HIV/AIDS patients face difficult psychosocial circumstances brought on by issues such as stigma and fear of disclosure of their status, and they generally don't have access to services that cater successfully to these circumstances. For the wellbeing of millions of South Africans, this situation needs to be changed. Locally responsive interventions for mental disorders such as depression need to be designed, implemented and studied to address this issue.
L S Andersen
Department of Psychiatry
Tygerberg, W Cape
1. Olley BO, Seedat S, Nel DG, Stein DJ. Predictors of major depression in recently diagnosed patients with HIV/AIDS in South Africa. AIDS Patient Care STDs 2004; 18(8): 481-487. [ Links ]
2. Myer L, Smit J, Le Roux L, Parker S, Stein DJ, Seedat S. Common mental disorders among HIV-infected individuals in South Africa: Prevalence, predictors, and validation of brief psychiatric rating scales. AIDS Patient Care STDs 2008; 22(2): 147-157. [ Links ]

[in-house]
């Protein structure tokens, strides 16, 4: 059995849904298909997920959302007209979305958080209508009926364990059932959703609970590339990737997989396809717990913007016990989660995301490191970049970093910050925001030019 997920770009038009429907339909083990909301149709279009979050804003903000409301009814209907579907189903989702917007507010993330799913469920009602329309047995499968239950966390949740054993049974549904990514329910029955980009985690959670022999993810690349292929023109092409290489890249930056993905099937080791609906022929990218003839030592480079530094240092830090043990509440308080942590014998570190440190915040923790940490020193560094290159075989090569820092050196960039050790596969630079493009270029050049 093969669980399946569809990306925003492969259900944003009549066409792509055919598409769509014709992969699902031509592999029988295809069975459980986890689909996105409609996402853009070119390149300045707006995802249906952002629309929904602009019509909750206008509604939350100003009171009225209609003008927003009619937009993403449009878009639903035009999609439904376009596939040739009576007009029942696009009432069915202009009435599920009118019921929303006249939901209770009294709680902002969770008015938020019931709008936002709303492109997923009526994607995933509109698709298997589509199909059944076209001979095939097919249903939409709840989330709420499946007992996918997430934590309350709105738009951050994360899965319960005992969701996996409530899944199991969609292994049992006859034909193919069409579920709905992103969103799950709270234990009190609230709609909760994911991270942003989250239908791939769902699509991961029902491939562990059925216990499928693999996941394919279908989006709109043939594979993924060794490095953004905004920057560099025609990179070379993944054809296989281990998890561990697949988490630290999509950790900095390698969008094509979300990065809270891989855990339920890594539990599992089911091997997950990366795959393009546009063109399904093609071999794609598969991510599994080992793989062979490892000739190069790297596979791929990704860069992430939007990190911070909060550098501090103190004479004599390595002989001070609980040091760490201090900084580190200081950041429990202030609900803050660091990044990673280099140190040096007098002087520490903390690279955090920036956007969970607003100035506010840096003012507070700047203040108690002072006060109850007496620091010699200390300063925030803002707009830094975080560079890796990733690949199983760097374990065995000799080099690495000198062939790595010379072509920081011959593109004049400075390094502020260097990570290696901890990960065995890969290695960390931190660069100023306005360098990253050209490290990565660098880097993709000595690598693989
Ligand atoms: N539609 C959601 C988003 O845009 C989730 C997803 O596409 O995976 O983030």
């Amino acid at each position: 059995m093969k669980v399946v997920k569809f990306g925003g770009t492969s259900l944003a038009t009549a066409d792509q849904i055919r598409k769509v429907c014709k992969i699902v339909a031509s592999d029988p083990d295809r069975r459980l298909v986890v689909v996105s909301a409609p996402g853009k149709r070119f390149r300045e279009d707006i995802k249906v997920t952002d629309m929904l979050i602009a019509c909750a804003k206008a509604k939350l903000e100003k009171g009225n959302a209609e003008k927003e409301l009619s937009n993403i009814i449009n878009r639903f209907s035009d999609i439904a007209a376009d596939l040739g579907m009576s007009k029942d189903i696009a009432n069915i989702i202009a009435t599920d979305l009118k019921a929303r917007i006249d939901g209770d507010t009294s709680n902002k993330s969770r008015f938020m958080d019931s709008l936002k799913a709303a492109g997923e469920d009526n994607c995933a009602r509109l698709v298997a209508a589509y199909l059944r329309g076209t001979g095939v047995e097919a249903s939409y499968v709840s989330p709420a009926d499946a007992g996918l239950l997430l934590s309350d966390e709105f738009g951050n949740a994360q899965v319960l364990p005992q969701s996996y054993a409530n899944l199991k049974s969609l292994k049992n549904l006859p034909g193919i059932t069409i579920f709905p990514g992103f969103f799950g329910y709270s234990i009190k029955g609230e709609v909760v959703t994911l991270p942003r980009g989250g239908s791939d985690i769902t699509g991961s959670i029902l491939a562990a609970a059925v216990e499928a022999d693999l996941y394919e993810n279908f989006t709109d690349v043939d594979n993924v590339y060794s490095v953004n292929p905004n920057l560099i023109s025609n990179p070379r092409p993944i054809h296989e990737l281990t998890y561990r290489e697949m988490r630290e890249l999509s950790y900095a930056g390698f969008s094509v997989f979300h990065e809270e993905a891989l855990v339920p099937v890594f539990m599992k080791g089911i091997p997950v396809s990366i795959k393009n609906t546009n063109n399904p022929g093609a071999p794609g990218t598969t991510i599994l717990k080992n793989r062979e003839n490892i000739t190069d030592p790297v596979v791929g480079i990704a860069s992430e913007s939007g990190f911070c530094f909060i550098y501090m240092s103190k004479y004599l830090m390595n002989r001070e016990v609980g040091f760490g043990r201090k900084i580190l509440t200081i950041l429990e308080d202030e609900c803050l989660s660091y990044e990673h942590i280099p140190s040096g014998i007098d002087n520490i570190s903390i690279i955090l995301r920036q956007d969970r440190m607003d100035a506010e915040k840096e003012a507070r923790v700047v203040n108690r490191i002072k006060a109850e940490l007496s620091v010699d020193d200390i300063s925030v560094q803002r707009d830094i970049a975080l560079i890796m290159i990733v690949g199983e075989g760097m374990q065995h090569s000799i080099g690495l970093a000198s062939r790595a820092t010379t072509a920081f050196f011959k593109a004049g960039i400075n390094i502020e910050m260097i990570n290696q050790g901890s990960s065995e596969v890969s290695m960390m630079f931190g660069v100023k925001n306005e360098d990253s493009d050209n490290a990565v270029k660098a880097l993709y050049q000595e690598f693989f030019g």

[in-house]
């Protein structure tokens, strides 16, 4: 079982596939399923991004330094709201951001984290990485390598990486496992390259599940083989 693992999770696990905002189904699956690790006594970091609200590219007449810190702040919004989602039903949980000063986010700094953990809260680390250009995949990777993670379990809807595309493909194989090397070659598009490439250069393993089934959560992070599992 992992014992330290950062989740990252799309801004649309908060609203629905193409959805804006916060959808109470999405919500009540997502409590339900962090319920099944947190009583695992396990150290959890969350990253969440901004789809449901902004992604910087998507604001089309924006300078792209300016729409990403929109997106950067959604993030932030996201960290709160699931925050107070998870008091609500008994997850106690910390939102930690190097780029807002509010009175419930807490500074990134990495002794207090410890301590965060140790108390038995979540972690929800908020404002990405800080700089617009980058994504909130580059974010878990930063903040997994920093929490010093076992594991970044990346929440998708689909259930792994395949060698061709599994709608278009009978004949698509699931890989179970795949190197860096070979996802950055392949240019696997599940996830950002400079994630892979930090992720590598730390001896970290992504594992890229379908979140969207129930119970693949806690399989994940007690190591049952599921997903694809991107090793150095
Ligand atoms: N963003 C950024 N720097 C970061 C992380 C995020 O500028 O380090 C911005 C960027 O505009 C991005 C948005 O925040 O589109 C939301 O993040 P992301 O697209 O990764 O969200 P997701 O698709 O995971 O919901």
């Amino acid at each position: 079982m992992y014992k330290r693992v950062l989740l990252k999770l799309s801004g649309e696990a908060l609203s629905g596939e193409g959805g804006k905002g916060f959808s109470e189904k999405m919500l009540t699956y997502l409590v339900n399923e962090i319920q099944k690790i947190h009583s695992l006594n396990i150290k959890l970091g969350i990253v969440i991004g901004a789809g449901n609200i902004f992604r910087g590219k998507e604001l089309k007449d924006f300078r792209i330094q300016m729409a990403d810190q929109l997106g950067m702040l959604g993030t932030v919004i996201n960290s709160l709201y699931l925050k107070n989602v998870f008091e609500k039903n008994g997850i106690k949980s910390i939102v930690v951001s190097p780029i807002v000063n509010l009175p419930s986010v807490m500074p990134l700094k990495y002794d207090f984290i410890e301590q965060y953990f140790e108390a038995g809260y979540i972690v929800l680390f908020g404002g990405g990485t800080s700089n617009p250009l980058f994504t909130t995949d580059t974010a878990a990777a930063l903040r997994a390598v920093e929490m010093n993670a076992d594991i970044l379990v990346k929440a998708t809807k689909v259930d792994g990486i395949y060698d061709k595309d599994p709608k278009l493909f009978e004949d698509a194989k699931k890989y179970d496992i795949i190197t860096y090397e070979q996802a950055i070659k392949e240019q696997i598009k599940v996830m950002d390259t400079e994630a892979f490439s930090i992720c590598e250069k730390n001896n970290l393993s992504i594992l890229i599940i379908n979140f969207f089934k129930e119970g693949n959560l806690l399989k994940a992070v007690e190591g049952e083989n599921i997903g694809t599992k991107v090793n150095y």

3. Stein DJ, Seedat S, Herman A, et al. Lifetime prevalence of psychiatric disorders in South Africa. Br J Psychiatry 2008; 192(2): 112-117. [ Links ]
4. Evans DL, Ten Have TR, Douglas SD, et al. Association of depression with viral load, CD8 T lymphocytes, and natural killer cells in women with HIV infection. Am J Psychiatry 2002; 159: 1752-1759. [ Links ]
5. Leserman J, Petitto JM, Gu H, et al. Progression to AIDS, a clinical AIDS condition and mortality: psychosocial and physiological predictors. Psychol Med 2002; 32: 1059-1073. [ Links ]
6. Catz SL, Kelly JA, Bogart LM, Benotsch EG, McAuliffe TL. Patterns, correlates, and barriers to medication adherence among persons prescribed new treatments for HIV disease. Health Psychol 2000; 19(2): 124-133.7 [ Links ]
Corresponding author: L Andersen (email@example.com)